According to a recent Ponemon Institute study, the odds of an organization having a data breach are 1 in 4. The study also found that the average cost of a data breach is $3.62 million in 2017. That’s a drop of 10%, but the size of data breaches has increased.
The Human Problem
The vast majority of information security incidents and data breaches occur because of human mistakes. Information security is only in small part a technology problem; it is largely a human problem. The biggest risks to security are human errors — people putting data where it doesn’t belong, people not following policies, people losing portable electronic devices with data on them, people falling for phishing and social engineering schemes.
Having a robust technical cybersecurity infrastructure is very important, but it alone isn’t enough. A recent Harvard Business Review article by Dante Disparte and Chris Furlow reinforces this point quite well. “Firms can be lulled into a dangerous state of complacency by their defensive technologies, firewalls, and assurances of perfect cyber hygiene. The danger is in thinking that these risks can be perfectly ‘managed’ through some sort of comprehensive defense system. It’s better to assume your defenses will be breached and to train your people in what to do when that happens.”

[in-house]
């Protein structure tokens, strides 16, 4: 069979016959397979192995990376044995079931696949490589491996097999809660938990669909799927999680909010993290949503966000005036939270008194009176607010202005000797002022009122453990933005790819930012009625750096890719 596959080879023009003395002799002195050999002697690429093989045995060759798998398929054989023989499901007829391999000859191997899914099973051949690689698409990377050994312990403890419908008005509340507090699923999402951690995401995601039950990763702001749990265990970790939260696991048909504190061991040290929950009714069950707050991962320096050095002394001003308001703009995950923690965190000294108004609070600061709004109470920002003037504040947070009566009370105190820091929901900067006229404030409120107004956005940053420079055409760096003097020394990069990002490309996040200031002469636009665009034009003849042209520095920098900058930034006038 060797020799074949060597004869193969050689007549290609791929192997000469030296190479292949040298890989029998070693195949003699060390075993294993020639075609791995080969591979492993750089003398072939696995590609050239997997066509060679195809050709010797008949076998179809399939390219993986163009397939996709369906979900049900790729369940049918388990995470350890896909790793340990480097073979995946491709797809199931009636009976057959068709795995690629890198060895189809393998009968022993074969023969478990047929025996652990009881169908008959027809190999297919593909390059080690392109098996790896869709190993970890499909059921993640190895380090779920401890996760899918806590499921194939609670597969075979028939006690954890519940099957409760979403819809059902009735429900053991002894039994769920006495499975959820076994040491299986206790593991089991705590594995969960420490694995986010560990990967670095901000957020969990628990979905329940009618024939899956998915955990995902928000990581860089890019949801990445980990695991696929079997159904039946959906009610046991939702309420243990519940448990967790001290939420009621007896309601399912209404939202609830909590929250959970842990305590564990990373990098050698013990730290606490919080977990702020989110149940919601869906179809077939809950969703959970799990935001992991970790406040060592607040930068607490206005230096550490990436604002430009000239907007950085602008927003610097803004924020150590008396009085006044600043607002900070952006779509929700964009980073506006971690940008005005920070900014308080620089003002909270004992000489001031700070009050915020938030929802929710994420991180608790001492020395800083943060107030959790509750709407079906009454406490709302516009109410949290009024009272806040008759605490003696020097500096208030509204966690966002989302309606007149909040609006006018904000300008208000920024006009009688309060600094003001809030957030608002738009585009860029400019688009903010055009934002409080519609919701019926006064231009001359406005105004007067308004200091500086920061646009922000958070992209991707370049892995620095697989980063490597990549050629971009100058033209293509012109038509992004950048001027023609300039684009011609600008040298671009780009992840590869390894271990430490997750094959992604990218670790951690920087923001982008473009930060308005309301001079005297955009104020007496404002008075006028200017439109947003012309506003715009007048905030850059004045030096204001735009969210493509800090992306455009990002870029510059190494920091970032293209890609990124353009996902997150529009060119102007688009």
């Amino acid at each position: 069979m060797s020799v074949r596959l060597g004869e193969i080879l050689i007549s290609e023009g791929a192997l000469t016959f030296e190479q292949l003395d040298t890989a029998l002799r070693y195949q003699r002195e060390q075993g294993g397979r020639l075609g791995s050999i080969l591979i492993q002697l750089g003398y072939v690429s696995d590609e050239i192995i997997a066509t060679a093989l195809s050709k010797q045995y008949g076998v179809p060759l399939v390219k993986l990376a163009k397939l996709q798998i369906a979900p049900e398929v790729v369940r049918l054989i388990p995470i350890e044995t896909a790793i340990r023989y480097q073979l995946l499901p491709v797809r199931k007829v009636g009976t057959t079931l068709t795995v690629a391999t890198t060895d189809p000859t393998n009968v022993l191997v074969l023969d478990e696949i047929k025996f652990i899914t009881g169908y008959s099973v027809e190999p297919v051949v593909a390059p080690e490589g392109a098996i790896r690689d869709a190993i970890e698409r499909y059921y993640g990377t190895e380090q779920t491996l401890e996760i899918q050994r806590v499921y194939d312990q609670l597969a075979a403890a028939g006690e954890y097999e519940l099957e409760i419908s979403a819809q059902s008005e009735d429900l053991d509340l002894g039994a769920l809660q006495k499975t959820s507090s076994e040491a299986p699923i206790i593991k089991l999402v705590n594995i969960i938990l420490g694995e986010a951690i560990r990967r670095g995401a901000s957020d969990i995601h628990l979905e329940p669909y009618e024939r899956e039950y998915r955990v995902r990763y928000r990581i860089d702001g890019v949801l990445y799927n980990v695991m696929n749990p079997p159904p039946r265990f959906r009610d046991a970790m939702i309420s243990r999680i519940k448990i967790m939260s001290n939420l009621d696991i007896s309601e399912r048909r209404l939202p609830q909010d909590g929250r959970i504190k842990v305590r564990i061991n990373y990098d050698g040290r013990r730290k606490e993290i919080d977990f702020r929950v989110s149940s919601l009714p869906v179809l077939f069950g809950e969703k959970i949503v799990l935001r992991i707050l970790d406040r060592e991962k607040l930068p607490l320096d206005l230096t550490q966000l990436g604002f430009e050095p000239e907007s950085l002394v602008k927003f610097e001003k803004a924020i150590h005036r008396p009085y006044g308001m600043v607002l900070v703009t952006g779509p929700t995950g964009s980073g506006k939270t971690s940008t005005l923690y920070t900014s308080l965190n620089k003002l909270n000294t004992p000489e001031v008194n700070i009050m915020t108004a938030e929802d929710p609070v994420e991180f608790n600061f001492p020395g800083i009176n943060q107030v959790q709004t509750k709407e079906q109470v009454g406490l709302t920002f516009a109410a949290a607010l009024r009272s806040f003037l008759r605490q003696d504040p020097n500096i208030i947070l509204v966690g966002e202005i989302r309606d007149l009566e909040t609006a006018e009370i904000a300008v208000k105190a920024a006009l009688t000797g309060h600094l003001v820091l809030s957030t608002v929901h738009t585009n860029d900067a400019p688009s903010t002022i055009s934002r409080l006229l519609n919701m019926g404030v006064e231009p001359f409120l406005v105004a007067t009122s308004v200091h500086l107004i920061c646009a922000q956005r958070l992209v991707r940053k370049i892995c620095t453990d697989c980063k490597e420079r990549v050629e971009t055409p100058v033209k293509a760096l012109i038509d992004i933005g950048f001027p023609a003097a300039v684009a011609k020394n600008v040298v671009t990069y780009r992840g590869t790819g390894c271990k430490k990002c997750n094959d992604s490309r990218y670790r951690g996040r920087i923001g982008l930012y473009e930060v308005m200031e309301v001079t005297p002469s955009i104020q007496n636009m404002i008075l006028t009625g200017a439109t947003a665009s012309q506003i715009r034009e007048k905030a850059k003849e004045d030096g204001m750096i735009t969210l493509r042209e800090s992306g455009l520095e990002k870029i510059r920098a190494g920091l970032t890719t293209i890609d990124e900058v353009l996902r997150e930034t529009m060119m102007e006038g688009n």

The Human Answer
In addition to technology, effectively preventing and dealing with data breaches involves humans. The problem is the humans, but so is the answer.
According to the Ponemon study, there were significant data breach cost reductions for having an incident response team, extensively using encryption, and engaging in workforce training.